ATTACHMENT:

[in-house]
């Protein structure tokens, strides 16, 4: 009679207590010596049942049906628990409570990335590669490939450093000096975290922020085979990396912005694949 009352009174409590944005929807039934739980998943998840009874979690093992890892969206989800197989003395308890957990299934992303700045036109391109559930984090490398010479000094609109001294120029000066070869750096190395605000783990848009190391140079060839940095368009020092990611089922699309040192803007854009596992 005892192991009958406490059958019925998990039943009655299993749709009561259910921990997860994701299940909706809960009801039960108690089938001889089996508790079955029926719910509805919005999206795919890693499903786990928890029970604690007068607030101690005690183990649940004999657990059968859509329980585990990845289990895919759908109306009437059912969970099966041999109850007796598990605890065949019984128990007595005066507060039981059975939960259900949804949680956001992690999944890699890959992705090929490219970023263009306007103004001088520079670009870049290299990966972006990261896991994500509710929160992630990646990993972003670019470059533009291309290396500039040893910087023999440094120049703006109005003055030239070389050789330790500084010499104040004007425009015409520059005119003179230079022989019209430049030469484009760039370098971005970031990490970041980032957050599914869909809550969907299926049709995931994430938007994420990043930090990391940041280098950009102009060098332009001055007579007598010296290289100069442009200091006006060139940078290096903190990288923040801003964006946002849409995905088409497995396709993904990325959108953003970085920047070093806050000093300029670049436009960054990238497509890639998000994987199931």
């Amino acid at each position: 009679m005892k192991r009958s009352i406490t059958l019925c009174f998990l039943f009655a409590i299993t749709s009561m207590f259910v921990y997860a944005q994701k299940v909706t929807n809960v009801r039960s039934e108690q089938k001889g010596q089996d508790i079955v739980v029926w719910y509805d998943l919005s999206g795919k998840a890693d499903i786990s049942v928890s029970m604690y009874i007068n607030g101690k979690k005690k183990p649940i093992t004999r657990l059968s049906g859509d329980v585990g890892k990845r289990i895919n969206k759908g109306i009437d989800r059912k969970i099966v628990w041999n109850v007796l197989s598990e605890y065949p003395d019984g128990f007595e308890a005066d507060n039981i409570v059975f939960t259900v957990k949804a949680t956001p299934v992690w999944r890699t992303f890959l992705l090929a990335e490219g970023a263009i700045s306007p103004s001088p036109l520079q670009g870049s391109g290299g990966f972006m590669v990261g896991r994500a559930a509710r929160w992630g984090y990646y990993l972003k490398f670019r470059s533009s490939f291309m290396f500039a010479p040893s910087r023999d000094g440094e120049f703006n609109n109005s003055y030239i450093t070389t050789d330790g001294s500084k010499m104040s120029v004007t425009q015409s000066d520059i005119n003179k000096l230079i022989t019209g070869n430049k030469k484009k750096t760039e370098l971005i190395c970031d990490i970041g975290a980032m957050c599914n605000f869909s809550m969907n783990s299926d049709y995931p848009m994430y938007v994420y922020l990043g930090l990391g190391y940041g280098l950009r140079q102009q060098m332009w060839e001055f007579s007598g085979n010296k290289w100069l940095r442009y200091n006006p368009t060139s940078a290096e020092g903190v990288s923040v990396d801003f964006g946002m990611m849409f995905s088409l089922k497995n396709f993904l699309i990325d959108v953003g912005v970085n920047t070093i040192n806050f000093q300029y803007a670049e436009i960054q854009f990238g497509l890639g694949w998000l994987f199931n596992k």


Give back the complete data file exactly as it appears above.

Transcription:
[in-house]
């Protein structure tokens, strides 16, 4: 009679207590010596049942049906628990409570990335590669490939450093000096975290922020085979990396912005694949 009352009174409590944005929807039934739980998943998840009874979690093992890892969206989800197989003395308890957990299934992303700045036109391109559930984090490398010479000094609109001294120029000066070869750096190395605000783990848009190391140079060839940095368009020092990611089922699309040192803007854009596992 005892192991009958406490059958019925998990039943009655299993749709009561259910921990997860994701299940909706809960009801039960108690089938001889089996508790079955029926719910509805919005999206795919890693499903786990928890029970604690007068607030101690005690183990649940004999657990059968859509329980585990990845289990895919759908109306009437059912969970099966041999109850007796598990605890065949019984128990007595005066507060039981059975939960259900949804949680956001992690999944890699890959992705090929490219970023263009306007103004001088520079670009870049290299990966972006990261896991994500509710929160992630990646990993972003670019470059533009291309290396500039040893910087023999440094120049703006109005003055030239070389050789330790500084010499104040004007425009015409520059005119003179230079022989019209430049030469484009760039370098971005970031990490970041980032957050599914869909809550969907299926049709995931994430938007994420990043930090990391940041280098950009102009060098332009001055007579007598010296290289100069442009200091006006060139940078290096903190990288923040801003964006946002849409995905088409497995396709993904990325959108953003970085920047070093806050000093300029670049436009960054990238497509890639998000994987199931």
């Amino acid at each position: 009679m005892k192991r009958s009352i406490t059958l019925c009174f998990l039943f009655a409590i299993t749709s009561m207590f259910v921990y997860a944005q994701k299940v909706t929807n809960v009801r039960s039934e108690q089938k001889g010596q089996d508790i079955v739980v029926w719910y509805d998943l919005s999206g795919k998840a890693d499903i786990s049942v928890s029970m604690y009874i007068n607030g101690k979690k005690k183990p649940i093992t004999r657990l059968s049906g859509d329980v585990g890892k990845r289990i895919n969206k759908g109306i009437d989800r059912k969970i099966v628990w041999n109850v007796l197989s598990e605890y065949p003395d019984g128990f007595e308890a005066d507060n039981i409570v059975f939960t259900v957990k949804a949680t956001p299934v992690w999944r890699t992303f890959l992705l090929a990335e490219g970023a263009i700045s306007p103004s001088p036109l520079q670009g870049s391109g290299g990966f972006m590669v990261g896991r994500a559930a509710r929160w992630g984090y990646y990993l972003k490398f670019r470059s533009s490939f291309m290396f500039a010479p040893s910087r023999d000094g440094e120049f703006n609109n109005s003055y030239i450093t070389t050789d330790g001294s500084k010499m104040s120029v004007t425009q015409s000066d520059i005119n003179k000096l230079i022989t019209g070869n430049k030469k484009k750096t760039e370098l971005i190395c970031d990490i970041g975290a980032m957050c599914n605000f869909s809550m969907n783990s299926d049709y995931p848009m994430y938007v994420y922020l990043g930090l990391g190391y940041g280098l950009r140079q102009q060098m332009w060839e001055f007579s007598g085979n010296k290289w100069l940095r442009y200091n006006p368009t060139s940078a290096e020092g903190v990288s923040v990396d801003f964006g946002m990611m849409f995905s088409l089922k497995n396709f993904l699309i990325d959108v953003g912005v970085n920047t070093i040192n806050f000093q300029y803007a670049e436009i960054q854009f990238g497509l890639g694949w998000l994987f199931n596992k």